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----- Original Message ----- 
From: "Don Cox" <[log in to unmask]>
> On 29/07/06, steven c wrote:
> 
> > In 1916, the ODJB cut what are supposed to be the first recordings
> > of jazz; note that one of the tunes was not only titled as a "blues"
> > but was indeed a 12-bar blues tune. These records led in turn to
> > a "jazz" fad (which included blues). One of the side effects of
> > this development was the recording (by the smaller labels) of
> > Black blues and jazz performers. When Mamie Smith's "Crazy Blues"
> > became popular and made money for the Okeh label, that firm
> > decided to issue "race" records, aimed at Black customers
> > (note that Okeh already had a profitable sideline of "ethnic"
> > records using sides obtained via its Lindstrom connection...
> > the Black demographic was viewed as another ethnic group!).
> > Since the record companies, almost all based in New York
> > City or recording there, had no idea where/how to find
> > artists whose blues records would sell, they usually
> > trusted people they knew...often salesmen based in
> > the US south!
> > 
> > The firms had started by recording "vaudeville blues"
> > artists...usually female singers recounting "tales of
> > woe" of how they had been abused by their menfolk, but
> > still loved them anyway...backed up by small jazz bands
> > or, occasionally, pianists. Around 1923-24, Paramount
> > and Okeh first experimented with "country blues"...
> > male blues singers self-accompanied on a stringed
> > instrument (usually guitar, althouh mandolin and
> > banjo are also known). This style came closer to
> > reflecting the music that Black record buyers across
> > the US south knew; when it sold well, the labels set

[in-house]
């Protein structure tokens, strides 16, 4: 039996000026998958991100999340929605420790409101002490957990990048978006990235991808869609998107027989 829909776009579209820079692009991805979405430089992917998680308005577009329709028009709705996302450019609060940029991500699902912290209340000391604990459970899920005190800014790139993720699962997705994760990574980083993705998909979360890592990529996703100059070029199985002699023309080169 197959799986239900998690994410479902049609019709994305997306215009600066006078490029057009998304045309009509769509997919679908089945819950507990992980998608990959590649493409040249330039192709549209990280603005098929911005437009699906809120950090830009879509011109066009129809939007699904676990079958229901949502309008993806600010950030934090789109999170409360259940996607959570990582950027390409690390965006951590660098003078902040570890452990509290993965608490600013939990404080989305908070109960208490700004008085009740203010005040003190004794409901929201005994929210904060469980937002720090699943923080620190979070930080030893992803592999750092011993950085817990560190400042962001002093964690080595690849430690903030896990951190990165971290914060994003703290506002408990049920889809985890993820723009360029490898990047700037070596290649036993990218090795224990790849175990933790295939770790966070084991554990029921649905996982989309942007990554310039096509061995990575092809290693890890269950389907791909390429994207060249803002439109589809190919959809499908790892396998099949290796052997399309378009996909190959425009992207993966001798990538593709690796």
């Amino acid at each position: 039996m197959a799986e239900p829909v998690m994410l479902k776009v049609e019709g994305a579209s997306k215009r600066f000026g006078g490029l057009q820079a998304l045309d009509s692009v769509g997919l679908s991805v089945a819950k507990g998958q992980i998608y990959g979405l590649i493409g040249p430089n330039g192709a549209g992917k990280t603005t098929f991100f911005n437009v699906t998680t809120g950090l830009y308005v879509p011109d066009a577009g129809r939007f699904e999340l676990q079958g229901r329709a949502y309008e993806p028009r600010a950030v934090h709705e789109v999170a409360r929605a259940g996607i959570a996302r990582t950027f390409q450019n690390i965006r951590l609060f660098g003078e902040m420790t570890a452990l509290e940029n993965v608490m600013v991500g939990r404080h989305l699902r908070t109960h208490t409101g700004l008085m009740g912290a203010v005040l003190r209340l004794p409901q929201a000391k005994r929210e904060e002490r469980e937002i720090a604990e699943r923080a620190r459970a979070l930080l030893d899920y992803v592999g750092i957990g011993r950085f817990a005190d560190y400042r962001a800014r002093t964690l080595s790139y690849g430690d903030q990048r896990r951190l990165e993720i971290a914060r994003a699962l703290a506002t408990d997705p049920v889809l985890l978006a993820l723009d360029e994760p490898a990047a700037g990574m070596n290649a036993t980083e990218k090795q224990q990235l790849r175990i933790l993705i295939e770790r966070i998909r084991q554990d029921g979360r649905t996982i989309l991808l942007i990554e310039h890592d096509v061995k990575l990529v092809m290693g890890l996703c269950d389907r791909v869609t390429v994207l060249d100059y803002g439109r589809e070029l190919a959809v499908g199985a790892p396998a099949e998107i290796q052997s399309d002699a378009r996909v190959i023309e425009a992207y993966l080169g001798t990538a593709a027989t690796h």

> > out to issue more of it, but realized they knew
> > absolutely nothing about whomever played it! They
> > hired artists to record "by guess and by gosh"...and
> > evidence of both competence and INcompetence survives
> > on shellac!
> > 
> > One effect of this, of course, was that blues music
> > itself trended toward standardization. The blues
> > artists performing in the "jook joints" knew they
> > would be asked for recorded "hits"...and therefore
> > made a point of learning those tunes off the records.
> > 
> > Note that I could go on to recount how electric guitars
> > replaced acoustic ones, and how "Big Bill" Broonzy
> > introduced (AFAIK) the idea of using a small combo for
> > backup instead of his own guitar...but this message
> > is already getting unmanageably long...
> 
> I wonder why male blues singers also played the guitar, but female
> singers just sang?
> 
I'll hypothetize here: the male "country blues" performers were all
(or nearly all) playing blues in southern Black communities around
the south, and if they were to be accompanied they had to provide
that by themselves...and guitars were cheaper, and easier to carry,
than pianos! (note that some early bluesmen were self-accompanied
on mandolin or banjo!). On the other hand, the female blues singers
were mostly found in or around NYC...and were, as the name of the
sub-genre suggests, stars in vaudeville. As such, they would have
been accompained by one or more instrumentalists...or even a
small band...and these players were, more often than not, Black
(if only to convince the audiences they were hearing "real n****r
blues?!)...

Steven C. Barr